Tennis Training, Players and Parents

When working with kids in tennis the key player is the parent.    Usually it is one parent who is involved, it could be the father or the mother.   If you are working with a kid you have to constantly work to be sure the parent is “on board” with what you are doing.    The sooner you can make the kid “look” like a tennis player, then the more positive rapport you build with the parent.     Early on in the course of the child learning tennis, there is a chance that the parent will be questioning if the kid can “really do it” and if the kid can actually learn the game.      You will have to work with the kid and the parent to keep them “in it” the more the kid can play tennis, the better their skills will be and you will strengthen your case.

Also, the competition can be tricky.   Kids and parents have a tendency to overreact.   If the kid wins then the kid thinks they are “great” and their parent will be overjoyed at seeing how good their kid is at tennis.    That is good for you as the coach.     However, if the player gets on the court and loses then the kid thinks “they suck” and the parents are not impressed and it makes them wonder whey the kid is not winning and if they are even good at tennis.

The job of the coach is to help “sell the game” and help the parents understand that tennis is a PROCESS and it really does take time for the skills of the player to develop.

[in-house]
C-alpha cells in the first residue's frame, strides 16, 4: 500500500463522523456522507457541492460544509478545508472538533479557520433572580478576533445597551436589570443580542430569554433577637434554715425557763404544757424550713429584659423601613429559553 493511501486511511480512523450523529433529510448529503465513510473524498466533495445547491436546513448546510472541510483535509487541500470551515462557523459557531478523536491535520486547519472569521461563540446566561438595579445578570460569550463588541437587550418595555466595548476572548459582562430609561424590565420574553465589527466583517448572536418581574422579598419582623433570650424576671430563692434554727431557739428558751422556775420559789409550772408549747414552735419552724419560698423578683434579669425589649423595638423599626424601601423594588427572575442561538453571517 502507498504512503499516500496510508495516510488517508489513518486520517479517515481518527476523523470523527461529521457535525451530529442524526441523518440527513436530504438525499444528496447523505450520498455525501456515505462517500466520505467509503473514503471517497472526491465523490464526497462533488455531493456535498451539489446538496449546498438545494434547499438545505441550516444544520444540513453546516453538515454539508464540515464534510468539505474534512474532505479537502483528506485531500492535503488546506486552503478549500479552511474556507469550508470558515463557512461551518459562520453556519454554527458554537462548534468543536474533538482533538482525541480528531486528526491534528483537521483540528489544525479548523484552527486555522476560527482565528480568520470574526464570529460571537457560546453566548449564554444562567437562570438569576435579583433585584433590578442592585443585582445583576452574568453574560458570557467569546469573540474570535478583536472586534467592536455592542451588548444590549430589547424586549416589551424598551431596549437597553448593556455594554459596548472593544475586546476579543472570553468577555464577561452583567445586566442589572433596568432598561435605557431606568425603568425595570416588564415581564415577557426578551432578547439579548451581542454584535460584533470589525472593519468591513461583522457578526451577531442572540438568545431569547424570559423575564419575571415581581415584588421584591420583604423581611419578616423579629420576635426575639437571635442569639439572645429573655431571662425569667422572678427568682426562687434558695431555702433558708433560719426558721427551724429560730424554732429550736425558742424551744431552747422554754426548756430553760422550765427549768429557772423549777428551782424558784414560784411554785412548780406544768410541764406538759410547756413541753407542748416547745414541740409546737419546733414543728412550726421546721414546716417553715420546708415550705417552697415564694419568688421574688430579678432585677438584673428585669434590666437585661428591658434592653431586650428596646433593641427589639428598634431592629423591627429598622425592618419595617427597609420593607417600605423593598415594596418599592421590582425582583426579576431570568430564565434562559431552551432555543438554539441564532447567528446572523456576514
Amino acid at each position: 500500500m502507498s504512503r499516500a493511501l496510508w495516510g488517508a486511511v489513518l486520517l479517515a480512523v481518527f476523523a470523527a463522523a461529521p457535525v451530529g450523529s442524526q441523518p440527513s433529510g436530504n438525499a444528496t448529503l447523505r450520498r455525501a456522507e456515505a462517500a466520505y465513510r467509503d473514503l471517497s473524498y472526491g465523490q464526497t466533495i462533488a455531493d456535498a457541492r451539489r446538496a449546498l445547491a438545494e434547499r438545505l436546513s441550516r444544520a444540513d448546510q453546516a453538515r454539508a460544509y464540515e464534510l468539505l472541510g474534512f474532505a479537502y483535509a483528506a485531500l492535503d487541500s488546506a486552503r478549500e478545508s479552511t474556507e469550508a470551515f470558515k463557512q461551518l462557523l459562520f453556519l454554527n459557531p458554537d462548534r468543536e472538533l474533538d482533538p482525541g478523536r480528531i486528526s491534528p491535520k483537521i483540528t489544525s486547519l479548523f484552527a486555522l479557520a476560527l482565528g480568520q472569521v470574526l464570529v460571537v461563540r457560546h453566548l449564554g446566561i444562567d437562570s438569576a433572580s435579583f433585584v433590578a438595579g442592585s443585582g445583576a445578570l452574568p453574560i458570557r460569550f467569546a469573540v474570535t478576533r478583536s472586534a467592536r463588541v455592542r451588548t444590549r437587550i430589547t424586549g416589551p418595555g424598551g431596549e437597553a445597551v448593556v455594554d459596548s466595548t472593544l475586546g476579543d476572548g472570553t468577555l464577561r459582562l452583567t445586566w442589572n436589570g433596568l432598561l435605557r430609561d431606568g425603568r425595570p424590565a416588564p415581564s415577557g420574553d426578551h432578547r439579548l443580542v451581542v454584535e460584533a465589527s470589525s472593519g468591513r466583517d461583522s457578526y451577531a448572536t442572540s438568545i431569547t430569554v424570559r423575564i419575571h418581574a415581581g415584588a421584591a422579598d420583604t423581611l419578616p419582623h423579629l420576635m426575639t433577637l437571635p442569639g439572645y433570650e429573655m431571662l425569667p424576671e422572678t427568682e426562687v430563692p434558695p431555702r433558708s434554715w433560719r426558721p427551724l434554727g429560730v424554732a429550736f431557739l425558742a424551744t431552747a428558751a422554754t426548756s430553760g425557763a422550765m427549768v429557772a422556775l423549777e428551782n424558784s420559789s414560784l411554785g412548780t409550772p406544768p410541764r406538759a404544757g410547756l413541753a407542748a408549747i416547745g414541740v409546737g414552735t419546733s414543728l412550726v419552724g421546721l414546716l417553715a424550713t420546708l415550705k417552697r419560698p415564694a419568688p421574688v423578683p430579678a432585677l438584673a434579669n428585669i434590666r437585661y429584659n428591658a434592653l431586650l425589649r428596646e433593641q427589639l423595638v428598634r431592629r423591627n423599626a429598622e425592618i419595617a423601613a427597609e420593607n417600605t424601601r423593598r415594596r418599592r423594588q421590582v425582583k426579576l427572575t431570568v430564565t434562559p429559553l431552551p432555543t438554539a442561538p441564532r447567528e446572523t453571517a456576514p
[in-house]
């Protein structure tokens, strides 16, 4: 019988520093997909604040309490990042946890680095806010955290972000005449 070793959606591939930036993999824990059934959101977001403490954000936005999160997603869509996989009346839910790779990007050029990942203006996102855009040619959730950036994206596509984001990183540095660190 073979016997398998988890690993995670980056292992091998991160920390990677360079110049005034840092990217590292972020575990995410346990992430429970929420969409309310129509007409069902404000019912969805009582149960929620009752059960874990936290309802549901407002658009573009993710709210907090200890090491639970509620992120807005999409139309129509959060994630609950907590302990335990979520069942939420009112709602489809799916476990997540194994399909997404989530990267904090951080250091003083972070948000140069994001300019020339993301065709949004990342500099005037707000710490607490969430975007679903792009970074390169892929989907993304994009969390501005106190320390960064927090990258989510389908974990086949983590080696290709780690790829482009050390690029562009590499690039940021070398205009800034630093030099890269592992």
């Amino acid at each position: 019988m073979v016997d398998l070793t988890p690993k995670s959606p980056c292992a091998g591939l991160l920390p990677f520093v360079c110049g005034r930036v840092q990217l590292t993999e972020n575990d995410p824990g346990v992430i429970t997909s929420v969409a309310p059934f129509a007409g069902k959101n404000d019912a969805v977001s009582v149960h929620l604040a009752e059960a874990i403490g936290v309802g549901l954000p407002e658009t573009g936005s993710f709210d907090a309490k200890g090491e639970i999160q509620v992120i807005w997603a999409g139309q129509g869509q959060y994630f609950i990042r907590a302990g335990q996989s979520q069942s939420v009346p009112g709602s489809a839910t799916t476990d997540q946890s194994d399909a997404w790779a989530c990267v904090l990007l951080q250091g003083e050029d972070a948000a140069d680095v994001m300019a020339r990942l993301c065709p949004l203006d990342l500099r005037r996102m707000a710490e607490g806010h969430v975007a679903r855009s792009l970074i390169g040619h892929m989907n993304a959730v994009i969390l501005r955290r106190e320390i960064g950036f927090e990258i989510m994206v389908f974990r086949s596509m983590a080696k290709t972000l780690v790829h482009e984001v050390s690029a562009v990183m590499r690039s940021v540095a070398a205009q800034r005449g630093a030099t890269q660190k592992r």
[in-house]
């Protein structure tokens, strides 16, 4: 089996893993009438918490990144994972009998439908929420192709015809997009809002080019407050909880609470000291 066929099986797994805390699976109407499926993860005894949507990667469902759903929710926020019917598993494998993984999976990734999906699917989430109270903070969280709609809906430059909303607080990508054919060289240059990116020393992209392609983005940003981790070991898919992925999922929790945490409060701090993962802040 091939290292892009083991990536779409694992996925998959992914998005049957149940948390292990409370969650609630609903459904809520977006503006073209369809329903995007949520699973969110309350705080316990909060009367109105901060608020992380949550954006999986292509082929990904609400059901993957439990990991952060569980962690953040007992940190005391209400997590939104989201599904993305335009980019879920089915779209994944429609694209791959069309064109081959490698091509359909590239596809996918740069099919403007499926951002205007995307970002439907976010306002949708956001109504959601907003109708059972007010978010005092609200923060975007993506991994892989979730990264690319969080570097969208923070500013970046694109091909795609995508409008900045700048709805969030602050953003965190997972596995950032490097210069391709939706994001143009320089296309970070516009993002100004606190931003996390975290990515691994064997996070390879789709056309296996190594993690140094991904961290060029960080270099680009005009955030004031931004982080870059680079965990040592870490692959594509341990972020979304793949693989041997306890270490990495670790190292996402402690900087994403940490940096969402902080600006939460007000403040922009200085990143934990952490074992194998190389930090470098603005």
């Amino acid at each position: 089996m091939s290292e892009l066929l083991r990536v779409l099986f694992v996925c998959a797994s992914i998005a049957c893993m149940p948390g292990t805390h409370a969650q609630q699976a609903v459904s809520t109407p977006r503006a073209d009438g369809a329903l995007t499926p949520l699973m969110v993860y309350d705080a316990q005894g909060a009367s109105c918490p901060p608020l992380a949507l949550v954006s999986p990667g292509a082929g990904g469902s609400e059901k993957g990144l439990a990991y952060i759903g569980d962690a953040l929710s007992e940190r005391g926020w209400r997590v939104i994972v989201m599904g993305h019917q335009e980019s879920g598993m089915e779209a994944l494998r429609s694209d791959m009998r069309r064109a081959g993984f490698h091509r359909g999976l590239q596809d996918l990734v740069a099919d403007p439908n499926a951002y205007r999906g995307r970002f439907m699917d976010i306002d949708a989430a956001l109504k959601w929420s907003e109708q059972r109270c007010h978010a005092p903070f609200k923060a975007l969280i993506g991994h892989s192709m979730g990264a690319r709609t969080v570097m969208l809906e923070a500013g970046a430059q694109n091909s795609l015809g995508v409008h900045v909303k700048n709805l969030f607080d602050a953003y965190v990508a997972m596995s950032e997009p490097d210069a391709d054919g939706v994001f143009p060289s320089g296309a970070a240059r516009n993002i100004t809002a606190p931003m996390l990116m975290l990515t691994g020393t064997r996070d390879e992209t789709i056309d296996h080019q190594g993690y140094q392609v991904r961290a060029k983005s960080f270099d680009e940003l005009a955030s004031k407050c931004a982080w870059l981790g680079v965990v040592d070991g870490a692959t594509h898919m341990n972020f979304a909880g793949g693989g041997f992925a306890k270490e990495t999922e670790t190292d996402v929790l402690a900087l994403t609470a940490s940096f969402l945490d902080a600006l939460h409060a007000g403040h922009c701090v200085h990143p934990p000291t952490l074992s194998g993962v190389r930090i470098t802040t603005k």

-DJ ROBO BISCUIT

November 26th, 2017

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Tennis (October 29 2017)

 

When you work with a player and you work as a coach you have to look to see if there is talent.

The player needs to have some kind of talent.  It can take different forms.  They could have great balance.  They could have great strength.  They could have  a fast arm.   They could be very tough mentally.   They could have great hand-eye coordination.

If the player just has one of these talents then they are worthwhile to work with, it could just go be that they have good “balance” or could be they are “quick” on their feet.

Then the first thing to teach them is the forehand. And they need to be able to FEEL what it is like to hit a clean ball.    Right in the middle of their racquet with their arm extended.  So that way the player can understand that the technique does matter as opposed to flailing at the ball.

And then you want them to build some consistency with the forehand so they start to feel confident they can hit the ball a lot if they need to.

Then you move onto the backhand.

Then you develop topspin.

you want to teach the player to hit clean balls off of both sides and show them how to RALLY because you want them to understand what tennis is actually like.

-DJ ROBO BISCUIT